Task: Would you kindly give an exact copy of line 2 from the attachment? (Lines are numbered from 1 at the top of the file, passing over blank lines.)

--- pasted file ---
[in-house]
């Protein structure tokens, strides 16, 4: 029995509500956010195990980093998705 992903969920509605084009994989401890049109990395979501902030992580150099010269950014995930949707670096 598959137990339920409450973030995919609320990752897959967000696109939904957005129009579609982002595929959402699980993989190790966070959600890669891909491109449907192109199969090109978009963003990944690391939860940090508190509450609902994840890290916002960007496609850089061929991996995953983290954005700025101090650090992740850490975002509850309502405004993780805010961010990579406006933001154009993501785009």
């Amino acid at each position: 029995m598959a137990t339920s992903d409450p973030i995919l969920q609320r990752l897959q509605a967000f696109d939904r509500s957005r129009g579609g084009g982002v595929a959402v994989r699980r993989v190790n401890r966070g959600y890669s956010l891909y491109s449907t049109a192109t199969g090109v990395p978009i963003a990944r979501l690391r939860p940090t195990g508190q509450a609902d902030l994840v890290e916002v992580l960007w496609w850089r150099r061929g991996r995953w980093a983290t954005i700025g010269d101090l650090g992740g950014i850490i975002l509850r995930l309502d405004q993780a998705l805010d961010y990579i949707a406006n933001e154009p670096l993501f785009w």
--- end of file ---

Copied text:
């Protein structure tokens, strides 16, 4: 029995509500956010195990980093998705 992903969920509605084009994989401890049109990395979501902030992580150099010269950014995930949707670096 598959137990339920409450973030995919609320990752897959967000696109939904957005129009579609982002595929959402699980993989190790966070959600890669891909491109449907192109199969090109978009963003990944690391939860940090508190509450609902994840890290916002960007496609850089061929991996995953983290954005700025101090650090992740850490975002509850309502405004993780805010961010990579406006933001154009993501785009």